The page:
The world’s biggest asset manager and top BP (BP.L) investor BlackRock (BLK.N) said on Friday it had backed a shareholder resolution calling for faster climate action which the energy company’s board opposed.
BlackRock’s vote at BP’s annual general meeting earlier this month points to growing pressure on both major oil companies and investors to accelerate efforts to slash greenhouse gas emissions. BlackRock holds a 6.8% stake in BP, according to Refinitiv data.
“While recognizing the company’s efforts to date and direction of travel, supporting the resolution signals our desire to see the company accelerate its efforts on climate risk management,” BlackRock said in a vote bulletin.
The asset manager said, however, that it voted in favour of Total’s (TOTF.PA) energy transition strategy at the company’s AGM on Friday, which won over 90% of shareholder support. read more
It also supported management at Royal Dutch Shell (RDSa.L) in a non-binding vote on the company’s energy transition strategy at its AGM this month. Refinitiv data showed BlackRock is also the biggest investor in the company.
Managing $9 trillion in assets, BlackRock’s vote has been a key focus for campaigners and investors alike, as pressure builds on the world’s biggest oil companies to put in place a plan aligned with the 2015 Paris Agreement to limit global warming.
BlackRock said it had backed the BP shareholder resolution put forward by activist group Follow This, which asked for the company to set deeper climate targets.
Although the Follow This resolution was rejected, the 20% support it won was seen as a signal that a growing number of investors want CEO Bernard Looney to accelerate his plan to cut BP’s emissions from its oil and gas production to net zero by 2050, which will see it reduce oil output by 40% by 2030.
BlackRock said it supports BP’s climate strategy but that it also supported the Follow This resolution “because we see it as a means to reiterate our expectation that BP progressively refine its GHG (greenhouse gas) emissions reduction targets.”
BP declined to comment on BlackRock’s vote.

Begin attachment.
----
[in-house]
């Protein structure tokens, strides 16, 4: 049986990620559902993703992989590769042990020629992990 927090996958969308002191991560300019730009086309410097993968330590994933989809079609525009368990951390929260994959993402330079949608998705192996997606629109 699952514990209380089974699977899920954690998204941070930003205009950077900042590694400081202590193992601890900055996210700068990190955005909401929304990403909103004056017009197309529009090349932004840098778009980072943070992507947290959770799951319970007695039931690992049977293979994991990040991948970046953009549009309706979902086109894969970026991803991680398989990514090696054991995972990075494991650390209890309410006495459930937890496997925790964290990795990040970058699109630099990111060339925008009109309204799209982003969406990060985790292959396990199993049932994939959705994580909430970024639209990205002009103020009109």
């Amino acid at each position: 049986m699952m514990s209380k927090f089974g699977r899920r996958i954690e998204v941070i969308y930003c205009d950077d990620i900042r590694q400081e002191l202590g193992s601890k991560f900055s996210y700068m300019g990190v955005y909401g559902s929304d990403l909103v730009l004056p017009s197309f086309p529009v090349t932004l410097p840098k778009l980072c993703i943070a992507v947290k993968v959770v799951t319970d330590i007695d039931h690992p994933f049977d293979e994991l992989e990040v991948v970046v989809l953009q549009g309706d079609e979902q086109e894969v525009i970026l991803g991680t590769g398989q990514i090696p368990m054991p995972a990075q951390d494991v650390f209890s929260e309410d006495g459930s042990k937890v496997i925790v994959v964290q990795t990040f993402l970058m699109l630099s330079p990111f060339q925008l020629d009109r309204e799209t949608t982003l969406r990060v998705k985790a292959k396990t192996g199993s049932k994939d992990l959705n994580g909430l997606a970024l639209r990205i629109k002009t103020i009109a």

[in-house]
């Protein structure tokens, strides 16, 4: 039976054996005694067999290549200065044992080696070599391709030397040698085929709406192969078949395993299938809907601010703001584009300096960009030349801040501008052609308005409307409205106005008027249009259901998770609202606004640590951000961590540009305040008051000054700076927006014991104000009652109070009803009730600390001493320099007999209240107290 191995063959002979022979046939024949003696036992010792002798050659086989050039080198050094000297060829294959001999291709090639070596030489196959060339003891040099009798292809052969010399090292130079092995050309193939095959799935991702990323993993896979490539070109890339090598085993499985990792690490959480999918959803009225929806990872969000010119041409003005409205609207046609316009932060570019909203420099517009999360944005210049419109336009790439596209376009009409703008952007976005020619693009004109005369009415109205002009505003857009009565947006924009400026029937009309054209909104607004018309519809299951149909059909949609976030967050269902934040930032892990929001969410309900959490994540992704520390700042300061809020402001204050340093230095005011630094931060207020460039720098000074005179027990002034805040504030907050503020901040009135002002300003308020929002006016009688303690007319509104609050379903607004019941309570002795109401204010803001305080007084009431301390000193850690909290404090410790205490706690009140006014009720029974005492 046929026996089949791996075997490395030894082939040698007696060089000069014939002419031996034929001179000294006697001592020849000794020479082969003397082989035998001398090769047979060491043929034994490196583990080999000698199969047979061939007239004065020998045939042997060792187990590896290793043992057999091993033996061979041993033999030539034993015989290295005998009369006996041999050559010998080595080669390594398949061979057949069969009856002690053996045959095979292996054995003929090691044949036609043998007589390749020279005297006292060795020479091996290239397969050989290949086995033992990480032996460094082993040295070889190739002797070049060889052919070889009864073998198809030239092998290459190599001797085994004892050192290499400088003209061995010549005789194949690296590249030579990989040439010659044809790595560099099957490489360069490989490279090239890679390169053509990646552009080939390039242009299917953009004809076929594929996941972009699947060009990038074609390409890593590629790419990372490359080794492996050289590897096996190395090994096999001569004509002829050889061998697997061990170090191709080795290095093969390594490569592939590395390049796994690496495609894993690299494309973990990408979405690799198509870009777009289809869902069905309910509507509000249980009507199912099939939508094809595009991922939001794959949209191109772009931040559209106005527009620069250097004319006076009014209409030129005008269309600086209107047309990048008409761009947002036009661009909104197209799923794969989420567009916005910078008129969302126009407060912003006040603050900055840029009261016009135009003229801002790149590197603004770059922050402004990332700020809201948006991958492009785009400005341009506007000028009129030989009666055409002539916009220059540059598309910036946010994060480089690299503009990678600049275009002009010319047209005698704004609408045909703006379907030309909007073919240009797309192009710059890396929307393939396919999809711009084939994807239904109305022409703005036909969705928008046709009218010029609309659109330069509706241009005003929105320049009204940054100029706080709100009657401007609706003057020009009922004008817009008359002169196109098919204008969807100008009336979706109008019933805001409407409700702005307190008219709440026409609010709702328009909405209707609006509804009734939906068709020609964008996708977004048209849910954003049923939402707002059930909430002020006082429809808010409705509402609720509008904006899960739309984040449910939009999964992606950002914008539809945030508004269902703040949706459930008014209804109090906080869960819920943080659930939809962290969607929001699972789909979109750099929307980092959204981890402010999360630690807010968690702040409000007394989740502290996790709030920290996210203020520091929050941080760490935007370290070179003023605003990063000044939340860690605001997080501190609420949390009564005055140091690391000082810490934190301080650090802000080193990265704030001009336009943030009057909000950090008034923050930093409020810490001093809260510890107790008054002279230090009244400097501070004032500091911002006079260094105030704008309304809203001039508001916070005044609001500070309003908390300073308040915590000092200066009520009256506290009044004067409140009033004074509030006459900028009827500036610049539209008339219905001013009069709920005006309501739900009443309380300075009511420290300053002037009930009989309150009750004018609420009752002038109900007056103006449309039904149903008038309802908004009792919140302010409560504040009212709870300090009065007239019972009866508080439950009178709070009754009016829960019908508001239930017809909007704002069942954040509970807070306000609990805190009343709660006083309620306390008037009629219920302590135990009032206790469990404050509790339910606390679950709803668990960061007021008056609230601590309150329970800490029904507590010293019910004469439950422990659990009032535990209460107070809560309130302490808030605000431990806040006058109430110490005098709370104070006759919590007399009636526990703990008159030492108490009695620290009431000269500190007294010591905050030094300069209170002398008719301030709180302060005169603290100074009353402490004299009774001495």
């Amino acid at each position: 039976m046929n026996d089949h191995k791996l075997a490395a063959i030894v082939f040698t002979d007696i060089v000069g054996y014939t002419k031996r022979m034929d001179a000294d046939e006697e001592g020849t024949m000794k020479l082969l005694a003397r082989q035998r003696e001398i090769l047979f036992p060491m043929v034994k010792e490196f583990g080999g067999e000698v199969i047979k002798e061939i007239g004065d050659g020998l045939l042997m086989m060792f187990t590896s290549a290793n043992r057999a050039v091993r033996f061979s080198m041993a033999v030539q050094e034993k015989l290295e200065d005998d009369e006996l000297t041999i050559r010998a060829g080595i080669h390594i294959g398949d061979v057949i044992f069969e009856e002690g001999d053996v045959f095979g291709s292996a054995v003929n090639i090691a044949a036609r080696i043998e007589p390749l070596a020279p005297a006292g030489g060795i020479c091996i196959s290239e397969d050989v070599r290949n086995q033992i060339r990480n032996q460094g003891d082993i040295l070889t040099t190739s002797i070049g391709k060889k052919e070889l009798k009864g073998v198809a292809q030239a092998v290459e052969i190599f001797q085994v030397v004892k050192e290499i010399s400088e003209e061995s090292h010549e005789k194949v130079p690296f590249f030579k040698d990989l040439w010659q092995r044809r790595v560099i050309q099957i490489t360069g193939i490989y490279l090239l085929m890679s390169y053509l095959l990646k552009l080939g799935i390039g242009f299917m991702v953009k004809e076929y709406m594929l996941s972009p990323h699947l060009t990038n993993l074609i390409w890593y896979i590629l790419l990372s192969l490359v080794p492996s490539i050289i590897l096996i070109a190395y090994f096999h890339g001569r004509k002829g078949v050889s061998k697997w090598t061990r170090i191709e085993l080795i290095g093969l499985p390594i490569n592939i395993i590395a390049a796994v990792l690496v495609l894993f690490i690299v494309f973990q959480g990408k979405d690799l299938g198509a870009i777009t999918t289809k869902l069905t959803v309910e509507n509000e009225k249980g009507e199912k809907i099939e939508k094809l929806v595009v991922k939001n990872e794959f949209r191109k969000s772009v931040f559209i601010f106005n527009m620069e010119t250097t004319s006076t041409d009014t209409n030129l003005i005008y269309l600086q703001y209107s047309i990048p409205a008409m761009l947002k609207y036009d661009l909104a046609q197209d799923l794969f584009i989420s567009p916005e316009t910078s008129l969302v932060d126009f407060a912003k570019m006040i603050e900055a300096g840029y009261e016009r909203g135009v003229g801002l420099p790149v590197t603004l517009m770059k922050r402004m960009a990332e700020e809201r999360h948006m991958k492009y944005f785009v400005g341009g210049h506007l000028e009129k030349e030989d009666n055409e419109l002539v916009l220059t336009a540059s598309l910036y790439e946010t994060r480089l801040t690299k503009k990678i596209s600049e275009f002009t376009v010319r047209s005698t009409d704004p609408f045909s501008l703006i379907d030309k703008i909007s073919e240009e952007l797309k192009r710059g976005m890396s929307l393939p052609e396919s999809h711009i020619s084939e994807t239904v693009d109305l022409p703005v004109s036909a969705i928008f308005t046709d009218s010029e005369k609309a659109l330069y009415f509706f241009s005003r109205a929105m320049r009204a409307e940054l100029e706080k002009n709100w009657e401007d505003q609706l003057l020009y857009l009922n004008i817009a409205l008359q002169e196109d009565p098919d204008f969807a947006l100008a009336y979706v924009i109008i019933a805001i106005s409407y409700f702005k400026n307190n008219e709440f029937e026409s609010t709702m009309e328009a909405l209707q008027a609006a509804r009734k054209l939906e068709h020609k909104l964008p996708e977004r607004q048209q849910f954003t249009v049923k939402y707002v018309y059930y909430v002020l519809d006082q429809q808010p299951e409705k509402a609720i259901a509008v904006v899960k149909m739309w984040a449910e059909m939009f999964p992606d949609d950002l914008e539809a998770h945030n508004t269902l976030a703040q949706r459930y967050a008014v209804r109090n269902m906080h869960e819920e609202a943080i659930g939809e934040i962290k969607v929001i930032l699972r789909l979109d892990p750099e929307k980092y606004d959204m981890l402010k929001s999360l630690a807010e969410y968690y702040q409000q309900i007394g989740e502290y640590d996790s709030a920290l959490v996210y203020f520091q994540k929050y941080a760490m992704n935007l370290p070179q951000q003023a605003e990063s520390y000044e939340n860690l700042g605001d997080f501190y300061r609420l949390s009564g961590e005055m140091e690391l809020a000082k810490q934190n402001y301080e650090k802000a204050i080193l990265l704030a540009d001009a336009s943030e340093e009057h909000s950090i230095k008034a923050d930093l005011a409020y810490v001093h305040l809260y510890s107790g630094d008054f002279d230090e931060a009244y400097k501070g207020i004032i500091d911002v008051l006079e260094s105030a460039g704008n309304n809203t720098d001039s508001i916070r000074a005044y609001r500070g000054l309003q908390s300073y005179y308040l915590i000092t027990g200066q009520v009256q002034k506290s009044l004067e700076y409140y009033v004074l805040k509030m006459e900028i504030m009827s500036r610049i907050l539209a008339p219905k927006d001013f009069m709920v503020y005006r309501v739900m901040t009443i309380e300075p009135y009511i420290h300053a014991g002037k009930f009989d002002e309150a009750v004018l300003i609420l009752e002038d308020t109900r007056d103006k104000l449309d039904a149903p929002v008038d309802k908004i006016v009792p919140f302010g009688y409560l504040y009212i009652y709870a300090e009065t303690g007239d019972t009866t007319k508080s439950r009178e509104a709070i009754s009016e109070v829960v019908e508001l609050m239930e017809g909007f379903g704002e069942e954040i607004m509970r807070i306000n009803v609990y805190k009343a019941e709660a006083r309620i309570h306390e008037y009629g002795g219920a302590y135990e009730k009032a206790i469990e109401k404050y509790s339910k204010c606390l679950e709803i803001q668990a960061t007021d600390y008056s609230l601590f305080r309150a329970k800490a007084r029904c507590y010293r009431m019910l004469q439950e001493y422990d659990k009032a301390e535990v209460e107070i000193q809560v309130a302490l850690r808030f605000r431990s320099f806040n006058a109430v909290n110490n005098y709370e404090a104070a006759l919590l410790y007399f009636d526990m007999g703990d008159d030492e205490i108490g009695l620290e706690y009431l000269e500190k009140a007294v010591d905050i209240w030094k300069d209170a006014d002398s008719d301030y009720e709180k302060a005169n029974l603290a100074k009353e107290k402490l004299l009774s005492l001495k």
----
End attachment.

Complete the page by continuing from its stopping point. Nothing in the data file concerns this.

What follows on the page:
Criticised by campaigners for too often siding with management, BlackRock has toughened its stance with some companies in recent months, and this week backed boardroom change at Exxon Mobil (XOM.N) over its climate inaction.
With Total’s annual meeting bringing an end to the European oil majors’ AGMs for this year, BlackRock released voting bulletins for all four, detailing how it voted and why.
Before the AGM season began, BlackRock had warned companies it wanted to see them set climate related targets and report against them, or they could vote against the board. They also flagged a willingness to support more shareholder resolutions.
In the case of Royal Dutch Shell (RDSa.L), BlackRock said it supported a non-binding resolution filed by the company on its energy transition strategy and also voted against a shareholder resolution calling for Shell to set deeper short- and medium-term carbon reduction targets.
BlackRock said it backed the company because “it meets our expectations that companies have clear policies and action plans to manage climate risk and provides a roadmap towards the company’s stated climate ambitions and targets.”
“We prefer the annual ‘say on climate’ advisory vote offered by management as a mechanism for shareholders to give feedback on the company’s climate strategy,” it said.
At Norway’s Equinor (EQNR.OL), the asset manager backed two shareholder proposals, against the advice of management, one calling for the company to set short-, medium- and long-term targets for greenhouse gas emissions, and one to report on climate and nature risk.
With regard to the targets, BlackRock said it backed the resolution in the hope that it would further speed up the company’s progress on climate risk management.